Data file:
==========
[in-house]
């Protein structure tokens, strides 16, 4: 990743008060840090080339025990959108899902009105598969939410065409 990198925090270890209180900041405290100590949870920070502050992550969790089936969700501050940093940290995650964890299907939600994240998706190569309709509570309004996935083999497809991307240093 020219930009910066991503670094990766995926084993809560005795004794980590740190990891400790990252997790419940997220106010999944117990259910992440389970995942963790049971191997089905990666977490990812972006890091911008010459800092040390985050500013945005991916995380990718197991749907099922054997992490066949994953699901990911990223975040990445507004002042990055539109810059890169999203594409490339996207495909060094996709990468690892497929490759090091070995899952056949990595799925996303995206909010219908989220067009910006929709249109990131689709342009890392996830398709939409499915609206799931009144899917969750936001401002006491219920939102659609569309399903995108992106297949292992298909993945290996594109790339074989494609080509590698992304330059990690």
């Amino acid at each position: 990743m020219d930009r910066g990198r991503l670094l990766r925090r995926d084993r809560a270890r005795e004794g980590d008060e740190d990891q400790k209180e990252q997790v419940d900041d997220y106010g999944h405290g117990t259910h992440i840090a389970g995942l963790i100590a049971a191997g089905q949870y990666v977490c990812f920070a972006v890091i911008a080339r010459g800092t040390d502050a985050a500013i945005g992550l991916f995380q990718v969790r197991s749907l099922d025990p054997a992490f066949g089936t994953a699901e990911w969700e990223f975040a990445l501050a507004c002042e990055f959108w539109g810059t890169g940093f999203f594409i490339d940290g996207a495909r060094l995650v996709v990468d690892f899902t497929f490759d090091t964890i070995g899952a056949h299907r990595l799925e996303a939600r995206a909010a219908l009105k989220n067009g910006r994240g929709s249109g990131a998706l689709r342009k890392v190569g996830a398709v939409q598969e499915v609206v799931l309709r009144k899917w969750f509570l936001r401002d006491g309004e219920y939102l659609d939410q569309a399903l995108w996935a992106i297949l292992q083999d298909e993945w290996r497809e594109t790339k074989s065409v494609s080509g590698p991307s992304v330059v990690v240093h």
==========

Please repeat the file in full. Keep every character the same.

[in-house]
């Protein structure tokens, strides 16, 4: 990743008060840090080339025990959108899902009105598969939410065409 990198925090270890209180900041405290100590949870920070502050992550969790089936969700501050940093940290995650964890299907939600994240998706190569309709509570309004996935083999497809991307240093 020219930009910066991503670094990766995926084993809560005795004794980590740190990891400790990252997790419940997220106010999944117990259910992440389970995942963790049971191997089905990666977490990812972006890091911008010459800092040390985050500013945005991916995380990718197991749907099922054997992490066949994953699901990911990223975040990445507004002042990055539109810059890169999203594409490339996207495909060094996709990468690892497929490759090091070995899952056949990595799925996303995206909010219908989220067009910006929709249109990131689709342009890392996830398709939409499915609206799931009144899917969750936001401002006491219920939102659609569309399903995108992106297949292992298909993945290996594109790339074989494609080509590698992304330059990690």
């Amino acid at each position: 990743m020219d930009r910066g990198r991503l670094l990766r925090r995926d084993r809560a270890r005795e004794g980590d008060e740190d990891q400790k209180e990252q997790v419940d900041d997220y106010g999944h405290g117990t259910h992440i840090a389970g995942l963790i100590a049971a191997g089905q949870y990666v977490c990812f920070a972006v890091i911008a080339r010459g800092t040390d502050a985050a500013i945005g992550l991916f995380q990718v969790r197991s749907l099922d025990p054997a992490f066949g089936t994953a699901e990911w969700e990223f975040a990445l501050a507004c002042e990055f959108w539109g810059t890169g940093f999203f594409i490339d940290g996207a495909r060094l995650v996709v990468d690892f899902t497929f490759d090091t964890i070995g899952a056949h299907r990595l799925e996303a939600r995206a909010a219908l009105k989220n067009g910006r994240g929709s249109g990131a998706l689709r342009k890392v190569g996830a398709v939409q598969e499915v609206v799931l309709r009144k899917w969750f509570l936001r401002d006491g309004e219920y939102l659609d939410q569309a399903l995108w996935a992106i297949l292992q083999d298909e993945w290996r497809e594109t790339k074989s065409v494609s080509g590698p991307s992304v330059v990690v240093h």